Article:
Chronicle – 2012
Directed by Josh Trank
Starring Dane DeHaan, Michael B. Jordan, Alex Russell, Michael Kelly, Ashley Hinshaw, Anna Wood, Bo Peterson
Screenplay by Max Landis
The faux documentary is an ironic success in the age of hi-def. All of the ability to get a crystal clear vision of perfection, like we get in the masterpiece Hugo, and still so many success stories of films in which the majority of the camera work is in handheld cameras. The best thing about Chronicle, when it comes to using unconventional camera, is its ability to show that just about everything these days is covered by some sort of camera or another. The makers get to the point, in the 3rd act, whether the cameras are part of a security system or being suspended in mid-air, by, well, you’ll see. The benefit to this vantage is that we get the HD experience while keeping within the framework of the story being told. It’s a freedom that lets Chronicle live and breathe.
Starting out with Andrew Detmer, an insecure high school student who is experiencing just about every malady known to a kid his age: his father (the excellent Michael Kelley) abuses him, his mother (Bo Peterson) is dying and he is picked on by everyone. His cousin, Matt (Russell), likes him well enough that they hang out on occasionally. Having decided that he is going to film everything from here on out, he is adding a new form of tension to his life.
Soon enough, after he has been accosted for using the camera at a party, he is introduced to Steve (Jordan) , popular guy running for president. Steve and Matt had found a hole in the woods. Supposedly others had seen the hole too, but they were gone now. Nonetheless, the 3 of them find their way in the hole with the camera. We see cool stuff and blood coming from noses and then it goes dark.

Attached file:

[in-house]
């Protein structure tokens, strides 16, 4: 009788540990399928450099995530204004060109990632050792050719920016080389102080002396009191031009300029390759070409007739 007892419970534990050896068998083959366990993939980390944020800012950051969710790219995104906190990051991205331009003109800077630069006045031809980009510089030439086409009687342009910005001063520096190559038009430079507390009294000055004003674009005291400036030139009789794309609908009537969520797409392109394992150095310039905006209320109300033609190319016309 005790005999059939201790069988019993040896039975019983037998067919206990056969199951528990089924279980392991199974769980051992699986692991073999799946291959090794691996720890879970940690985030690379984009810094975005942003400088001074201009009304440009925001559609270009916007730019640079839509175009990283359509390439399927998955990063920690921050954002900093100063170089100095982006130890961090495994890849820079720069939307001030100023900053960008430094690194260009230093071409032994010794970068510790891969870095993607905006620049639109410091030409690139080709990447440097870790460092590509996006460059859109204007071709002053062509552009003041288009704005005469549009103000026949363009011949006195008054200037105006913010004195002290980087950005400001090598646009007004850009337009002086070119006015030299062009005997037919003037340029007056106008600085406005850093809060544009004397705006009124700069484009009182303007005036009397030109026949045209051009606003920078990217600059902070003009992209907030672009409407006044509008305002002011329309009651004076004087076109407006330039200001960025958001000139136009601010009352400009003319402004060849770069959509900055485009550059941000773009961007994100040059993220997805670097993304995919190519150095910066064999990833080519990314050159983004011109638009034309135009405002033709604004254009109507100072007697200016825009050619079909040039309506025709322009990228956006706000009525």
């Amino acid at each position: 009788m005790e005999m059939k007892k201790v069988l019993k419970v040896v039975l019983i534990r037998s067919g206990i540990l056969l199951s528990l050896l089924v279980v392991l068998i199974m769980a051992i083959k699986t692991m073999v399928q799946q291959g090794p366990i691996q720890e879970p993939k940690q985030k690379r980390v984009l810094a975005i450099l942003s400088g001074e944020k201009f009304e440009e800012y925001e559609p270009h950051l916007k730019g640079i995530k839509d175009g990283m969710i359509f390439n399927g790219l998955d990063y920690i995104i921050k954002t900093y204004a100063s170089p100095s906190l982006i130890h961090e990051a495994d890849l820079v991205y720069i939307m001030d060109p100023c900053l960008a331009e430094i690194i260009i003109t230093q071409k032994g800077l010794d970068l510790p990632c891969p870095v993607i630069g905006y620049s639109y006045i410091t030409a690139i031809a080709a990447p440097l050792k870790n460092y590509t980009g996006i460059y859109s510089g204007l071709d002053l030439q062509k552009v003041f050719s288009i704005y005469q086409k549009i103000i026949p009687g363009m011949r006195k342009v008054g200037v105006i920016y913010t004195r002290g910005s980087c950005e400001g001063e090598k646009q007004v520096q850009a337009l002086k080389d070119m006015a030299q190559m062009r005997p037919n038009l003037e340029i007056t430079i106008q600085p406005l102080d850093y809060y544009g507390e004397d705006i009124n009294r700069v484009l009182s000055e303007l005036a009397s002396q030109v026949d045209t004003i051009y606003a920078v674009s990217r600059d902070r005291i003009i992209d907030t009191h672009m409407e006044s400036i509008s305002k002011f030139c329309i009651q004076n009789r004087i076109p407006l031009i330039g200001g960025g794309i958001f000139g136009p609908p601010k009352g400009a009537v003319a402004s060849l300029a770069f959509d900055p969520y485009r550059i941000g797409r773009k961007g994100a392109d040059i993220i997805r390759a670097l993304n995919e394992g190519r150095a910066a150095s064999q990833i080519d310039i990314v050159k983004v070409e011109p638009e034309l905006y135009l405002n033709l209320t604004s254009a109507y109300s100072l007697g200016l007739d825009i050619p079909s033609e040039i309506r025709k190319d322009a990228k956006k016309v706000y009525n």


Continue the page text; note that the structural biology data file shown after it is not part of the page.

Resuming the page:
Next thing you know, the kids are playing with a baseball in the back yard, only the game they are playing is different from plain old catch. Finding that they have abilities to control things, like the ball, with their minds, they begin to develop these powers, at a pace slow enough to avoid the bloody nose. They have theories about what is happening, but they have a lot more fun experimenting. That is, until Andrew begins to take things a little too far.
The skill with which Chronicle is filmed is admirable, given the relatively modest budget and even more impressive, the 119 minute running time. Not one element of the film feels rushed or cut prematurely. Josh Tank, at a relatively young 27 years old, became one of the youngest directors to direct a film that was a top grosser, besting Spielberg by one year.
Screenwriter Max Landis, son of John, has written several short script to now, but his achievement here is equally impressive given his age of 26. Everyone is given something to do, except, perhaps Matt’s girlfriend.
The acting is good throughout. DeHaan is like a magical combination of DiCaprio, MacAvoy and Napoleon Dynamite. The time spent together with the 3 young men is believable enough, even if it seems they have no responsibilities. When is that election going to happen anyway?
The end of the film leaves room for a sequel. There are possibilities, because they never did bother to explain what happens to that hole. Or why it was there in the first place. There is no certainty that Trank will be back to direct, but it sounds like he has plenty of offers.
If you have 1:20 to kill, give this film a run through. You will not be disappointed. In fact, you may be thankful, like I was, that you got so much for your time.
(**** out of *****)